In Sartre’s Nausea, Roquentin is so horrified by his own existence that he lets inanimate objects and their perceived meaning propel him into near insanity. My dyspepsia over writing that blog post, of course, was a crisis of action, one that I had caused, not one of being. But on another level, Roquentin’s fear was the same as my own. I was haunted by something static that gave off more meaning every time I thought about it. This piece of writing, typed out and whisked off by my own hands, would lurk in pixels forever. I didn’t get my ex’s permission. I didn’t contact him to hear his side of the story, which was undoubtedly different than mine. Should I have done that? Could I have? Had I used him as navel-gazing capital? There it sat, like the leaves of Sartre’s chestnut tree. Having it on my résumé, which was all I’d ever wanted, made me feel significantly cheap.

This brings me to my larger question, something I still wrestle with now: the ethical boundaries inherent in writing about one’s life experiences. Memoir has a long and rich history, of course, but putting one on the internet means it will be both instantly and permanently cataloged, and almost stupidly easily accessed. Unlike the days when you could intentionally leave a regretful published poem off your portfolio, the magic of Google means your writing — in many cases, not editable! — will be forever attached to your name and thus searchable by future dates, prospective employers, and any person you dare to write about.

In the digital era, how do the rules change when others, either loved ones or enemies, are involved in an author’s personal writing? If I date someone and he writes a blog post or a Tumblr rambling or, hell, a subtweet about me, maybe that’s a risk I assumed in dating. But for myself, I’m still uncomfortable deciding to what extent shared experiences are a commodity.

Now I work for BuzzFeed for a living, where I mostly write lists about a variety of goofy topics. I’m no longer trying to drum up freelance essays to lob around to editors like desperate softballs, and I don’t feel pressure to strip-mine my life for sexy click-bait stories. Did that ex-boyfriend post catapult my career? Not single-handedly, no, and I can’t quantify whether it was, for lack of a better phrase, “worth it.”

I don’t think writing about yourself is always something you’ll rue in the sharpness of hindsight. Many people rightly find solace and community in both reading and writing personal reflections. But when I see other young writers spill secrets online, I hope they’re not pimping out others or themselves in personal stories they’ll regret telling. Because someday, we could all be that ex-boyfriend, anti-memorialized in characters on a screen.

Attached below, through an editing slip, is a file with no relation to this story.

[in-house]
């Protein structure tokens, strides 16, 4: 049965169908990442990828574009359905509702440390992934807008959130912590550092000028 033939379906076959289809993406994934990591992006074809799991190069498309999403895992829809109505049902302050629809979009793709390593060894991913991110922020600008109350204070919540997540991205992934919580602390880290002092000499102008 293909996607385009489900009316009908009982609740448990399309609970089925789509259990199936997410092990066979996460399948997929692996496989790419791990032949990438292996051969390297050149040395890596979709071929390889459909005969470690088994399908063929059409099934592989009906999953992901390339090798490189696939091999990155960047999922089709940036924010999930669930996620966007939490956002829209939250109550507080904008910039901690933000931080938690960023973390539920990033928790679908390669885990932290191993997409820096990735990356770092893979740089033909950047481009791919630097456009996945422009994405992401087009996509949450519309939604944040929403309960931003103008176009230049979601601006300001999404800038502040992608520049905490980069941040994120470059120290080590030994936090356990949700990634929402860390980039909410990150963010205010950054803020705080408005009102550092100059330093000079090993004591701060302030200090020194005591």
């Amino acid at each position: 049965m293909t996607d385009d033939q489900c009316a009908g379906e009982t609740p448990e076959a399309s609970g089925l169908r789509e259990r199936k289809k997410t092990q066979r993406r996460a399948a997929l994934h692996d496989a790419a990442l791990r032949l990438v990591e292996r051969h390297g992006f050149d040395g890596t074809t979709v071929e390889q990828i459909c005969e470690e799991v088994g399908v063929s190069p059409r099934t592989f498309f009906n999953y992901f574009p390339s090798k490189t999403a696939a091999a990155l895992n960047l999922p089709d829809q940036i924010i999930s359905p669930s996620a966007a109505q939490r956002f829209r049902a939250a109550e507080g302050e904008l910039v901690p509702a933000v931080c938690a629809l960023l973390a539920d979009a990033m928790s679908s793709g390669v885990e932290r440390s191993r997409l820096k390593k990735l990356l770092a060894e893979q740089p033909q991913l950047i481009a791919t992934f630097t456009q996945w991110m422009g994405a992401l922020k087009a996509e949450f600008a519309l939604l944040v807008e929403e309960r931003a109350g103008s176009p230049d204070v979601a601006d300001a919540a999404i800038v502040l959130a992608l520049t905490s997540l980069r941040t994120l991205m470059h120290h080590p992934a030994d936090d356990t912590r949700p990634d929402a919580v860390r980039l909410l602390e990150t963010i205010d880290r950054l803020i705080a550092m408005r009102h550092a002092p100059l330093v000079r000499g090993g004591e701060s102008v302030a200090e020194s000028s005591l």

As someone like Sartre might say, freedom is the most important thing about being human, and also the most terrifying. Writing anything on the internet — whether it’s a “Modern Love” column or a Tumblr post — is one area where we all exercise that freedom, writ large on a blank page onto which we can drag people with or without their permission. I’ve been in media full-time for only three years, but I’ve learned my lessons quickly, mostly by making mistakes; some of them about how to exercise this strange power of freedom to write whatever I want.

The Hairpin piece is still up, and I never had the nerve to apologize to my ex. He never contacted me or indicated otherwise that he’d read it, either. I sometimes wonder, way deep down, if all that worry can be attributed to my projecting of my own guilt.

I suppose I’m still writing about myself; I’m writing this right now and reviving an article that I’d much rather leave buried in the past. But I bring it up now because I’ve learned from it, and I’ve decided that while I’m free to paint myself as an idiot online, I’m not going to bring other people into my words either against their will or agnostic of it.